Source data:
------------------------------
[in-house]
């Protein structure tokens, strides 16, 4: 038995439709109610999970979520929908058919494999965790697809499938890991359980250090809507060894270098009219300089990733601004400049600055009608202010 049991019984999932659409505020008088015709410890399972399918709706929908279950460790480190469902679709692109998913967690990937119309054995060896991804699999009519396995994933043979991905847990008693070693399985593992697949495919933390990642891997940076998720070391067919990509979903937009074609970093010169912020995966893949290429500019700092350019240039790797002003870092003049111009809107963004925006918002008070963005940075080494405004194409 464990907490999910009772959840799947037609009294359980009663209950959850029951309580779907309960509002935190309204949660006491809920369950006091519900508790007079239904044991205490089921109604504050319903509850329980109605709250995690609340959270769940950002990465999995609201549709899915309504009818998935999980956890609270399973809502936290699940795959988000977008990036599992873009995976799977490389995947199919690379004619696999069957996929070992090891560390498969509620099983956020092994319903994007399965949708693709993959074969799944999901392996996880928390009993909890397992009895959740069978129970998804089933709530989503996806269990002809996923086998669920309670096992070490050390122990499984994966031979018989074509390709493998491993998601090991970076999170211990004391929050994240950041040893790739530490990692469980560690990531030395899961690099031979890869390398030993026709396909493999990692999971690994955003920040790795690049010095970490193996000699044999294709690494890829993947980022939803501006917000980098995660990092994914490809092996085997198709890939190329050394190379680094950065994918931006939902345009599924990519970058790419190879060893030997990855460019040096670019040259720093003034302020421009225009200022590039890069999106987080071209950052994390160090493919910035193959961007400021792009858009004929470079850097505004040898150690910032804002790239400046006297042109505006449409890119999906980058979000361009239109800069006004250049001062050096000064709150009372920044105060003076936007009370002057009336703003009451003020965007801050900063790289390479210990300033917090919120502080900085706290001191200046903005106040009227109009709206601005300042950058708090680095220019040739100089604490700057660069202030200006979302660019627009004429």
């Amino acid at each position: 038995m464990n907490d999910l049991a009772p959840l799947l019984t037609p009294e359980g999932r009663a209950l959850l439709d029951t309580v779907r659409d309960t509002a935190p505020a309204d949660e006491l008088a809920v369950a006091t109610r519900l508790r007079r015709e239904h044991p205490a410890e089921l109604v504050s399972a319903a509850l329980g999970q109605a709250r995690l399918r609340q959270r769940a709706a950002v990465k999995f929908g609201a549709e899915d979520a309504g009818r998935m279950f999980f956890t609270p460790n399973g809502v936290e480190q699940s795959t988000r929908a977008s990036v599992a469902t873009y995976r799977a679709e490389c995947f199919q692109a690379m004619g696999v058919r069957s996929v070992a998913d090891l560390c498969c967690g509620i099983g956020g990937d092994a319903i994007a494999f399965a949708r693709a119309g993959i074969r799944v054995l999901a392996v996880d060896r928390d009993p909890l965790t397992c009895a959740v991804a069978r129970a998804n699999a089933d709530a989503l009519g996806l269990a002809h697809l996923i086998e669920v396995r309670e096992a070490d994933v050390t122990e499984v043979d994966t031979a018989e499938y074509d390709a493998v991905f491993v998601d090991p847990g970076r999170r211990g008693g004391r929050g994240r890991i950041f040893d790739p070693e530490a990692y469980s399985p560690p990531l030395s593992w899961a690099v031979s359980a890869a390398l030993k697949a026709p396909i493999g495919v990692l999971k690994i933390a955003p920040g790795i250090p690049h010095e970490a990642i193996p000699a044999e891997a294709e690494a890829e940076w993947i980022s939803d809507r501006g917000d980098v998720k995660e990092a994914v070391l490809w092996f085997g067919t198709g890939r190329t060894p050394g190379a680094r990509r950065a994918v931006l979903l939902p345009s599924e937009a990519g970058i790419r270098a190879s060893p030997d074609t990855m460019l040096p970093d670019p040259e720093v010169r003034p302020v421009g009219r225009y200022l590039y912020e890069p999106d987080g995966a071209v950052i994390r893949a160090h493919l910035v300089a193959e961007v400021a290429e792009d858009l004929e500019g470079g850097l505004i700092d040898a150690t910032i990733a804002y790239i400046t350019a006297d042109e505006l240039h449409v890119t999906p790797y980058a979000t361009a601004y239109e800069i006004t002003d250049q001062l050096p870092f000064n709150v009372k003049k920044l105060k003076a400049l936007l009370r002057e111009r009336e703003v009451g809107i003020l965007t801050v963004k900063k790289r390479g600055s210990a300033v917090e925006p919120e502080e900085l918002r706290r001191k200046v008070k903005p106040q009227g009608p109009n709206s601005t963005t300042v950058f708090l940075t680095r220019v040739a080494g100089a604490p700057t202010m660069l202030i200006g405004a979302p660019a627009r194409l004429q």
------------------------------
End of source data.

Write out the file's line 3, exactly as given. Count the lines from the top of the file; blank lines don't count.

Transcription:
């Amino acid at each position: 038995m464990n907490d999910l049991a009772p959840l799947l019984t037609p009294e359980g999932r009663a209950l959850l439709d029951t309580v779907r659409d309960t509002a935190p505020a309204d949660e006491l008088a809920v369950a006091t109610r519900l508790r007079r015709e239904h044991p205490a410890e089921l109604v504050s399972a319903a509850l329980g999970q109605a709250r995690l399918r609340q959270r769940a709706a950002v990465k999995f929908g609201a549709e899915d979520a309504g009818r998935m279950f999980f956890t609270p460790n399973g809502v936290e480190q699940s795959t988000r929908a977008s990036v599992a469902t873009y995976r799977a679709e490389c995947f199919q692109a690379m004619g696999v058919r069957s996929v070992a998913d090891l560390c498969c967690g509620i099983g956020g990937d092994a319903i994007a494999f399965a949708r693709a119309g993959i074969r799944v054995l999901a392996v996880d060896r928390d009993p909890l965790t397992c009895a959740v991804a069978r129970a998804n699999a089933d709530a989503l009519g996806l269990a002809h697809l996923i086998e669920v396995r309670e096992a070490d994933v050390t122990e499984v043979d994966t031979a018989e499938y074509d390709a493998v991905f491993v998601d090991p847990g970076r999170r211990g008693g004391r929050g994240r890991i950041f040893d790739p070693e530490a990692y469980s399985p560690p990531l030395s593992w899961a690099v031979s359980a890869a390398l030993k697949a026709p396909i493999g495919v990692l999971k690994i933390a955003p920040g790795i250090p690049h010095e970490a990642i193996p000699a044999e891997a294709e690494a890829e940076w993947i980022s939803d809507r501006g917000d980098v998720k995660e990092a994914v070391l490809w092996f085997g067919t198709g890939r190329t060894p050394g190379a680094r990509r950065a994918v931006l979903l939902p345009s599924e937009a990519g970058i790419r270098a190879s060893p030997d074609t990855m460019l040096p970093d670019p040259e720093v010169r003034p302020v421009g009219r225009y200022l590039y912020e890069p999106d987080g995966a071209v950052i994390r893949a160090h493919l910035v300089a193959e961007v400021a290429e792009d858009l004929e500019g470079g850097l505004i700092d040898a150690t910032i990733a804002y790239i400046t350019a006297d042109e505006l240039h449409v890119t999906p790797y980058a979000t361009a601004y239109e800069i006004t002003d250049q001062l050096p870092f000064n709150v009372k003049k920044l105060k003076a400049l936007l009370r002057e111009r009336e703003v009451g809107i003020l965007t801050v963004k900063k790289r390479g600055s210990a300033v917090e925006p919120e502080e900085l918002r706290r001191k200046v008070k903005p106040q009227g009608p109009n709206s601005t963005t300042v950058f708090l940075t680095r220019v040739a080494g100089a604490p700057t202010m660069l202030i200006g405004a979302p660019a627009r194409l004429q």